Life suddenly flowed all around her. Girls, girl-colors: pink, blue, white, black. Hair flicking and flashing, laughs and gasps and the glowing blue screen of phones in hands, but in the motion there was stillness.
EVERY MORNING SINCE THEY MET, Vanessa’s asked him for eggs. Usually scrambled, occasionally sunny-side up. He had never made eggs before. She showed him where they were in the fridge, guiding his hand to the cardboard carton. He held one in his palm. He liked how the shell felt smooth on his fingertips, surprised himself with how little pressure it took to crack. He held it over a bowl, the jagged gash dripping. After it drain...
BUSTLING, ALWAYS BUSTLING. The candy shop a few blocks from Francesca’s apartment on Calle Mayor was always filled with people—locals, tourists, taste testers, and sweets enthusiasts alike. Everyone wanted a taste of Madrid’s famous chocolate. All so different, but all converged on a single shop.
Francesca loved her job at the shop. Every day new people to meet, all with new orders and new tastes, families, stories. Her favori...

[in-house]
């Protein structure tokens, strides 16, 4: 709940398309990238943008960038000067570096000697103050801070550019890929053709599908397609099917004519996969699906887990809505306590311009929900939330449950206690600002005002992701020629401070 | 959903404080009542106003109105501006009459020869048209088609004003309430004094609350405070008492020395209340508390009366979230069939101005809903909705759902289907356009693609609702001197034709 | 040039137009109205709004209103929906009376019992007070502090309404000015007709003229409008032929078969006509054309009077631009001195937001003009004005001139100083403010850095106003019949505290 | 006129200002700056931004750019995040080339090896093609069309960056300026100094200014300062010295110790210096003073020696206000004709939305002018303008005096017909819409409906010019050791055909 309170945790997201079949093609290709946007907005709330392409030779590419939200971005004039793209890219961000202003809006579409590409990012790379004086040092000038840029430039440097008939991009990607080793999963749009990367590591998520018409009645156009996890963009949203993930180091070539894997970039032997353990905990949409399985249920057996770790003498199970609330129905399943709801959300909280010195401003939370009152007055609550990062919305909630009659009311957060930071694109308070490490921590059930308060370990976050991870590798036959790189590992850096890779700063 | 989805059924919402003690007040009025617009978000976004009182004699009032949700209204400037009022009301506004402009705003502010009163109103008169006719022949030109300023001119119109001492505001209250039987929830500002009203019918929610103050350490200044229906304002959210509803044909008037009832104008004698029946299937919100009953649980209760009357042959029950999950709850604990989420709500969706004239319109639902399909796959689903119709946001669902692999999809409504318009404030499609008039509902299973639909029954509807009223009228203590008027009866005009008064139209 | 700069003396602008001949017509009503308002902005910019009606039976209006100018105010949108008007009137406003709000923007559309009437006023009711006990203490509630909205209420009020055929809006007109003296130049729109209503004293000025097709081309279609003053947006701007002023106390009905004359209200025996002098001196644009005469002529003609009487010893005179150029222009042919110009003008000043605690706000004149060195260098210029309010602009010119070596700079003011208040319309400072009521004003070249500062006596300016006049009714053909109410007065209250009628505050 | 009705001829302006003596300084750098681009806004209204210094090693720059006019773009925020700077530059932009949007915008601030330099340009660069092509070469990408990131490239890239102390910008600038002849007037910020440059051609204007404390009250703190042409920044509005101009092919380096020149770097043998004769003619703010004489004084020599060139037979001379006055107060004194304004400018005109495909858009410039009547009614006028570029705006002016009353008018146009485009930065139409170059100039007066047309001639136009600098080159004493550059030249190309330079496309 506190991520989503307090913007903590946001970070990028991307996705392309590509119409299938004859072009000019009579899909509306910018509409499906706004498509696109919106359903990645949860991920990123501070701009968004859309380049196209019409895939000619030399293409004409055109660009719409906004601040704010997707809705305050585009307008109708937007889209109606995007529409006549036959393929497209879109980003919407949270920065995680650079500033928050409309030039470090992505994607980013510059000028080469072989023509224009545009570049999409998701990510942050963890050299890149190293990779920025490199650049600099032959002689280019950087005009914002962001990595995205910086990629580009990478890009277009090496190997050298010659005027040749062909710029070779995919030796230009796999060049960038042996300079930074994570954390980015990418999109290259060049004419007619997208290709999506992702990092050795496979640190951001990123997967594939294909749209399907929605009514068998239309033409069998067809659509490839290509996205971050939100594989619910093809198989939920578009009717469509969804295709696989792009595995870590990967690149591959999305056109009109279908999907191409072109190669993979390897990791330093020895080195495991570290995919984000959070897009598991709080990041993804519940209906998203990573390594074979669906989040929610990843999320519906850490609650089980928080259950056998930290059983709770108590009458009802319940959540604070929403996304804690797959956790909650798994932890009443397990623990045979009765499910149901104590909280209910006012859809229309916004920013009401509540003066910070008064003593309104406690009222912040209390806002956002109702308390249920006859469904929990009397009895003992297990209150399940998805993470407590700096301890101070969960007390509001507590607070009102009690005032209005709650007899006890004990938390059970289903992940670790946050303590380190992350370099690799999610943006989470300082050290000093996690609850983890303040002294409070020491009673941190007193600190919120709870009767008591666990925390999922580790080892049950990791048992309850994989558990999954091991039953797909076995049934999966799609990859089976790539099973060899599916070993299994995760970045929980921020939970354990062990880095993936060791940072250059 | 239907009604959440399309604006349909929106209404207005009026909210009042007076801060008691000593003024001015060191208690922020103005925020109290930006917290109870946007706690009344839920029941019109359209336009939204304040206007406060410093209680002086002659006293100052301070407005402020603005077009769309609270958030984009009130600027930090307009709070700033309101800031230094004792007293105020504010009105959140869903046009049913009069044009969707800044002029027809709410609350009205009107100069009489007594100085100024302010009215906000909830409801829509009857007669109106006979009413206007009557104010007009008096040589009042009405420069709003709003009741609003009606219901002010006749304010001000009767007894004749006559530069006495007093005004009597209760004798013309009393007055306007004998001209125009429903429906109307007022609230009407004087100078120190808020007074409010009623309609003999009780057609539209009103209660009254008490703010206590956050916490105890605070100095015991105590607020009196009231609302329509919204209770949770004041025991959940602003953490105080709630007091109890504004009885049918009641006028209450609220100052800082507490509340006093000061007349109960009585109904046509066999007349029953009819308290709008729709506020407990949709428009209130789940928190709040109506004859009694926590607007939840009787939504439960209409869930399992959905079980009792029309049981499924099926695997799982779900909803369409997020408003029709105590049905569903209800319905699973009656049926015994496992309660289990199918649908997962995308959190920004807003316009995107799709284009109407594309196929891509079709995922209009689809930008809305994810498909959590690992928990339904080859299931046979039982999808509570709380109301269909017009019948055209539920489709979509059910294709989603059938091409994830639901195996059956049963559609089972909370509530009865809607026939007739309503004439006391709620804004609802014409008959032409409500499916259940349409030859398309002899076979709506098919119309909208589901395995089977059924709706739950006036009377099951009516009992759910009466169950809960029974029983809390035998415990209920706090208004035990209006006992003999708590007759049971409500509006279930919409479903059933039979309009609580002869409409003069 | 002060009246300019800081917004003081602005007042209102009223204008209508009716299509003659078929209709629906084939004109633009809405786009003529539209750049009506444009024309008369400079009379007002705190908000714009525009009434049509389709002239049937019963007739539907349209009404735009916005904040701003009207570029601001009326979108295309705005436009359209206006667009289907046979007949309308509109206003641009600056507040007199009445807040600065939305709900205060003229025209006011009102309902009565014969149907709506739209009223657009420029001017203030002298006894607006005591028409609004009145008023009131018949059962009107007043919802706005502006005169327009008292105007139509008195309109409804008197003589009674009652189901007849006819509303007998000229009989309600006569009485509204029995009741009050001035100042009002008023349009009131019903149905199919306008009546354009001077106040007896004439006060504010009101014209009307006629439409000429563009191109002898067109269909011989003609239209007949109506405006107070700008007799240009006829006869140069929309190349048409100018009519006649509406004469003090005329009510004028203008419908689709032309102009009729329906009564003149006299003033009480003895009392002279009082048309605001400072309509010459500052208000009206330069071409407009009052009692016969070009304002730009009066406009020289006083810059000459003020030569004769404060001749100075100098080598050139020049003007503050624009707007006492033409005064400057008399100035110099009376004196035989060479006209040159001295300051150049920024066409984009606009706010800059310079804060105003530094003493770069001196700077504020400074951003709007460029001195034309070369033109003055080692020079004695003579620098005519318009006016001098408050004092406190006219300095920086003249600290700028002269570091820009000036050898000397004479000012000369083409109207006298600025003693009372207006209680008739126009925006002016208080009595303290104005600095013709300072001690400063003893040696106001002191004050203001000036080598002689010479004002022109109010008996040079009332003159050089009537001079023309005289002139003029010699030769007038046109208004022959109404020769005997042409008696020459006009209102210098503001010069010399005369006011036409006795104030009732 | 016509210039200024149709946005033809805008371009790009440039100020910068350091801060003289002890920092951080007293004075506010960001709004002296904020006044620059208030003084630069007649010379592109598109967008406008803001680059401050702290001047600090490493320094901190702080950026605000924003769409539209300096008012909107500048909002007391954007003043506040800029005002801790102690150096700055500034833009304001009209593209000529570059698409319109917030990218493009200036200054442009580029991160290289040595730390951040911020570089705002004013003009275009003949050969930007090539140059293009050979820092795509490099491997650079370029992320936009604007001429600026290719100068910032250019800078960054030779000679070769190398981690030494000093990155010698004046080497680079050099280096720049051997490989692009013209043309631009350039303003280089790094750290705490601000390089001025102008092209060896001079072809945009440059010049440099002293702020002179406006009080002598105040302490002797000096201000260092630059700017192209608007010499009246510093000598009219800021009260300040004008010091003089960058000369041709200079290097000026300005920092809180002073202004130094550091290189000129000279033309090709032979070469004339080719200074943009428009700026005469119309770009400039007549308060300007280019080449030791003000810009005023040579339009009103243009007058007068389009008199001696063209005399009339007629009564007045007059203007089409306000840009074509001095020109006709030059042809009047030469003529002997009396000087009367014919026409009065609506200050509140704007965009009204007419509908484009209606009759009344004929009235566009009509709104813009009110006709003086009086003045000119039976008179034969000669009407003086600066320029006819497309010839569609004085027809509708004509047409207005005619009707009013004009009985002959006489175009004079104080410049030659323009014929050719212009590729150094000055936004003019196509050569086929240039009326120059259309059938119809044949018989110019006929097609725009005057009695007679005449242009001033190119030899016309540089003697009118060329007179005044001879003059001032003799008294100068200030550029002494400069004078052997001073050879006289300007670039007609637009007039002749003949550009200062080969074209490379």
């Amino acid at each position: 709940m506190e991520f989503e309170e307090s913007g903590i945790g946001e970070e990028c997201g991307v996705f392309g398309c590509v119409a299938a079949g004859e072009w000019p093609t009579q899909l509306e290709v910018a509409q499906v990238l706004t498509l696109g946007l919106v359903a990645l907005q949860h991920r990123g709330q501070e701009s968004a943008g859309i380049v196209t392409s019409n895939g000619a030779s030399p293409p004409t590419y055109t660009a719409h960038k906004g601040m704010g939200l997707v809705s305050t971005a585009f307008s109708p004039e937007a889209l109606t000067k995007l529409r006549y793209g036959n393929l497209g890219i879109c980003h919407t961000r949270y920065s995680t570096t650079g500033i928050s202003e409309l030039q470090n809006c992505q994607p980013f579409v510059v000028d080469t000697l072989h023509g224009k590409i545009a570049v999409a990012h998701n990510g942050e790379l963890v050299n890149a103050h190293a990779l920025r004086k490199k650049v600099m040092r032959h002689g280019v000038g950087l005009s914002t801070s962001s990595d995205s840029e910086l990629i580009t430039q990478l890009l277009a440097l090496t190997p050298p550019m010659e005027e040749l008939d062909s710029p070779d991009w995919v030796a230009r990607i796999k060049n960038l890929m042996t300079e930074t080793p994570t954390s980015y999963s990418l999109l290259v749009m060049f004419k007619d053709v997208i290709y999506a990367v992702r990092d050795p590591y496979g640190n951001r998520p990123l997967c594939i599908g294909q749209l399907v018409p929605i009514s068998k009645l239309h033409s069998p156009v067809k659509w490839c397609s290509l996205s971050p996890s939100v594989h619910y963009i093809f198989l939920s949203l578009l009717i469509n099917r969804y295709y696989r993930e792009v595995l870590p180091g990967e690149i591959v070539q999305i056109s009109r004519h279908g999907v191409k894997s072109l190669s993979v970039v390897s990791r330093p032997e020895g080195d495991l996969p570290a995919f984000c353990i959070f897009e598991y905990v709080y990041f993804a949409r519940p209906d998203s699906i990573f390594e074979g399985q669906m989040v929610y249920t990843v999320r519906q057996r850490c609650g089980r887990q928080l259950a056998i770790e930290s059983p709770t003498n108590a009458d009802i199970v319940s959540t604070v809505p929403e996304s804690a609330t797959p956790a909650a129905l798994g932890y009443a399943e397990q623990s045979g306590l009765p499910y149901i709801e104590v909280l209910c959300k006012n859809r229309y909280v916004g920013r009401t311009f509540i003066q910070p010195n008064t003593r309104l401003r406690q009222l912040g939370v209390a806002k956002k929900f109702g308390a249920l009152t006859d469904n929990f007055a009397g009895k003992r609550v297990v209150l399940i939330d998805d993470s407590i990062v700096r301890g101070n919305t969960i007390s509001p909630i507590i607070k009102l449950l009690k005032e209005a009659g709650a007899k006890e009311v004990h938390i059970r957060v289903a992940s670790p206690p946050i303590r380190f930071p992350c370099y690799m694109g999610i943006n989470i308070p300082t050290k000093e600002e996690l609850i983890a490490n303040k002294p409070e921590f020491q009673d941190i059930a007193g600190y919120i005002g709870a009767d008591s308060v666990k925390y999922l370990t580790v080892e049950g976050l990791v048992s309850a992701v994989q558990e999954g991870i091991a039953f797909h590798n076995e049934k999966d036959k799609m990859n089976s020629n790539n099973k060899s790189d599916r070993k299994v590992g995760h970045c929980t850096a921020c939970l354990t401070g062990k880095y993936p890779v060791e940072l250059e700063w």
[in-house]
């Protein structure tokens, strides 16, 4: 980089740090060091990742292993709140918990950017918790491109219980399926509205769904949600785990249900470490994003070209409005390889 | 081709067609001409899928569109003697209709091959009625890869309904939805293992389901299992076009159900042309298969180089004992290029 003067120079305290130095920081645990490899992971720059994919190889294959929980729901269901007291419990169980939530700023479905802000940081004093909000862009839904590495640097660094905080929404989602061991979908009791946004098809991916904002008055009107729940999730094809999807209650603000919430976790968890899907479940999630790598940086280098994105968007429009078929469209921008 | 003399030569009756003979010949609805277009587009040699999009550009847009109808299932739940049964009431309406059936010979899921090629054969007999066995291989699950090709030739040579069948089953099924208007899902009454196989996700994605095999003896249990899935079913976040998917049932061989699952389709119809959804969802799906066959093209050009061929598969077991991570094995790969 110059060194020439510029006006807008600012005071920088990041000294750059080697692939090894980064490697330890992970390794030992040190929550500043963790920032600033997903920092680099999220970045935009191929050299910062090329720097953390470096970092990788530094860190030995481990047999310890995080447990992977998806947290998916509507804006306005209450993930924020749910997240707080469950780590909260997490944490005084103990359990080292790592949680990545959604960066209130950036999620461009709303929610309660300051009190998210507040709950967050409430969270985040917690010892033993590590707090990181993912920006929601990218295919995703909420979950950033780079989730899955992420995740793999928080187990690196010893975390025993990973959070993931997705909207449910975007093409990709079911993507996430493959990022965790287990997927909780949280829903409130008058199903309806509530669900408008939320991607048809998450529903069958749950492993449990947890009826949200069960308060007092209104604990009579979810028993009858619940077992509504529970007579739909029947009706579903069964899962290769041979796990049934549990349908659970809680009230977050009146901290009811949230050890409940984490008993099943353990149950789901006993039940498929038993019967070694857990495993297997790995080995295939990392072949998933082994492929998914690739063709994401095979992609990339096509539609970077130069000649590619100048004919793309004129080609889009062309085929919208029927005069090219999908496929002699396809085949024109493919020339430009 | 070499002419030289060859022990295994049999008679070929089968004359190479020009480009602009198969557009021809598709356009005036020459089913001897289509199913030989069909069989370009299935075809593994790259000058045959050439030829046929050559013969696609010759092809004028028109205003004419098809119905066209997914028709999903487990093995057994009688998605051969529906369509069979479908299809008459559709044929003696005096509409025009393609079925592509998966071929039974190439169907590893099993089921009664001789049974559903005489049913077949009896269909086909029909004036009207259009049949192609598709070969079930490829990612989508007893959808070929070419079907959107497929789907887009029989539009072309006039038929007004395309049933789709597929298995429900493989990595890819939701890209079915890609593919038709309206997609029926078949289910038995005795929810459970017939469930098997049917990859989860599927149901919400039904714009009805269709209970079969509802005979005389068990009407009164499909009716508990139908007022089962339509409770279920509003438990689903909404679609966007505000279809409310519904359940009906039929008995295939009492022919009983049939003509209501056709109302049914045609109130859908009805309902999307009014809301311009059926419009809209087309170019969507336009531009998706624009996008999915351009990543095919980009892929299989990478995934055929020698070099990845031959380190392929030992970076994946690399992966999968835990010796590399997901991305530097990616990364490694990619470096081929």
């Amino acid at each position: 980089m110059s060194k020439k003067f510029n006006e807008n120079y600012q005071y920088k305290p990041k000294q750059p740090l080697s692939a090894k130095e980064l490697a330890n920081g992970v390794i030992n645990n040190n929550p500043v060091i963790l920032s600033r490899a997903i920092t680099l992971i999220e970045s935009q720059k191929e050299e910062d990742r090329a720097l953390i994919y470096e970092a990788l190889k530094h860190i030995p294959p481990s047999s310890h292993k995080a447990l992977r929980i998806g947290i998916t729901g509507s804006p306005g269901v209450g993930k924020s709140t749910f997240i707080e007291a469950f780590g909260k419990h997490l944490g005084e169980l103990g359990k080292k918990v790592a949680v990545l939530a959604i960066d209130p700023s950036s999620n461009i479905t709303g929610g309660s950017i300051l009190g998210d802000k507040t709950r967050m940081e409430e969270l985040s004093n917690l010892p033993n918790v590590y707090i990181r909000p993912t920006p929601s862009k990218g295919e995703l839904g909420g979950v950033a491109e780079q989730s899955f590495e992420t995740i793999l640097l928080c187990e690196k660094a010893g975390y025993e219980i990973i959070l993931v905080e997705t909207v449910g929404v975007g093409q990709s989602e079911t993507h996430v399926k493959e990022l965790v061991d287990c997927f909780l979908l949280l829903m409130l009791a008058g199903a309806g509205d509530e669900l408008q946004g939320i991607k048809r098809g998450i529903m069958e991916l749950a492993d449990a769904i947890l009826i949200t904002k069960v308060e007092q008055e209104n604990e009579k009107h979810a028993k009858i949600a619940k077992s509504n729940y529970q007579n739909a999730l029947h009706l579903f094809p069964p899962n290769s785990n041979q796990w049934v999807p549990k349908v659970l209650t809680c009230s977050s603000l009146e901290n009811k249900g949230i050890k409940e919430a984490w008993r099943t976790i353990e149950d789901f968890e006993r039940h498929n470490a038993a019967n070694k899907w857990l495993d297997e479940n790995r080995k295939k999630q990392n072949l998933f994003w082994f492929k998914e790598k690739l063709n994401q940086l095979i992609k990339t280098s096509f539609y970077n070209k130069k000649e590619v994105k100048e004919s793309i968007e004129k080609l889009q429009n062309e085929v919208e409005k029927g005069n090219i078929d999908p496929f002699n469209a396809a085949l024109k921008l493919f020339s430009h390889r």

JANIE FIRST CLOSES HER BEDROOM DOOR when she is twelve because her family has just moved into their new house. She has a new room and a new little brother, Jeremy, and she goes off down the hall to look at his nursery and wonder when the jealousy will set in. At first, she leaves the door open. She walks a few steps and pauses to think. She turns around and closes the bedroom door behind her.
Day after day, Émilien sat in this same worn chair that faced a window overlooking the streets of Paris. From a little after three in the morning until seven he waited for the rest of the city to sleep.
We cannot attack a problem rooted deep in the foundation of society without first acknowledging just how deeply the problem runs. It can be innate, as prejudice slips into conversations unless we work to maintain an open and educated mind.